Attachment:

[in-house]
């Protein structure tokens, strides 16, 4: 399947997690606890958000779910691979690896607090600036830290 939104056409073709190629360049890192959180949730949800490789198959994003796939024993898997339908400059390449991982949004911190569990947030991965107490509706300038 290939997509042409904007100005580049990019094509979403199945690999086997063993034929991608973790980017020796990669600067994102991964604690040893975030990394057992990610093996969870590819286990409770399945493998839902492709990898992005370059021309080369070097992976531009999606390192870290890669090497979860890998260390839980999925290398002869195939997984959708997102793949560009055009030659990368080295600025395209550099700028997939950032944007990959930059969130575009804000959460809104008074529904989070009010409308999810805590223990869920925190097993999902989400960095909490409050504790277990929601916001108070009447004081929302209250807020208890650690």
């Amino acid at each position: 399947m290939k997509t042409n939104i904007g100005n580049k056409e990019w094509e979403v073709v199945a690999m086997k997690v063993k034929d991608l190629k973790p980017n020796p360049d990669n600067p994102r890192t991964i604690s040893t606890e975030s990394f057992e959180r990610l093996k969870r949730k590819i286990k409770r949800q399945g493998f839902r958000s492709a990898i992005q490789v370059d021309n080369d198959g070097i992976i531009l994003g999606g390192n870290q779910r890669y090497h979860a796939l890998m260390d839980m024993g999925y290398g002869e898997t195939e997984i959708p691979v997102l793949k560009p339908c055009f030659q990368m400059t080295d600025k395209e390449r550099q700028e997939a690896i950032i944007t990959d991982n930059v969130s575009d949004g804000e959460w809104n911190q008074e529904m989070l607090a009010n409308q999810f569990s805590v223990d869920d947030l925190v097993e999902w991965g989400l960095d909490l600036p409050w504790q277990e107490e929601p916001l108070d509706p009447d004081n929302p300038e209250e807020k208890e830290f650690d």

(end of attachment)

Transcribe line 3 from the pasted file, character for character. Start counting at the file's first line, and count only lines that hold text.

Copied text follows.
């Amino acid at each position: 399947m290939k997509t042409n939104i904007g100005n580049k056409e990019w094509e979403v073709v199945a690999m086997k997690v063993k034929d991608l190629k973790p980017n020796p360049d990669n600067p994102r890192t991964i604690s040893t606890e975030s990394f057992e959180r990610l093996k969870r949730k590819i286990k409770r949800q399945g493998f839902r958000s492709a990898i992005q490789v370059d021309n080369d198959g070097i992976i531009l994003g999606g390192n870290q779910r890669y090497h979860a796939l890998m260390d839980m024993g999925y290398g002869e898997t195939e997984i959708p691979v997102l793949k560009p339908c055009f030659q990368m400059t080295d600025k395209e390449r550099q700028e997939a690896i950032i944007t990959d991982n930059v969130s575009d949004g804000e959460w809104n911190q008074e529904m989070l607090a009010n409308q999810f569990s805590v223990d869920d947030l925190v097993e999902w991965g989400l960095d909490l600036p409050w504790q277990e107490e929601p916001l108070d509706p009447d004081n929302p300038e209250e807020k208890e830290f650690d």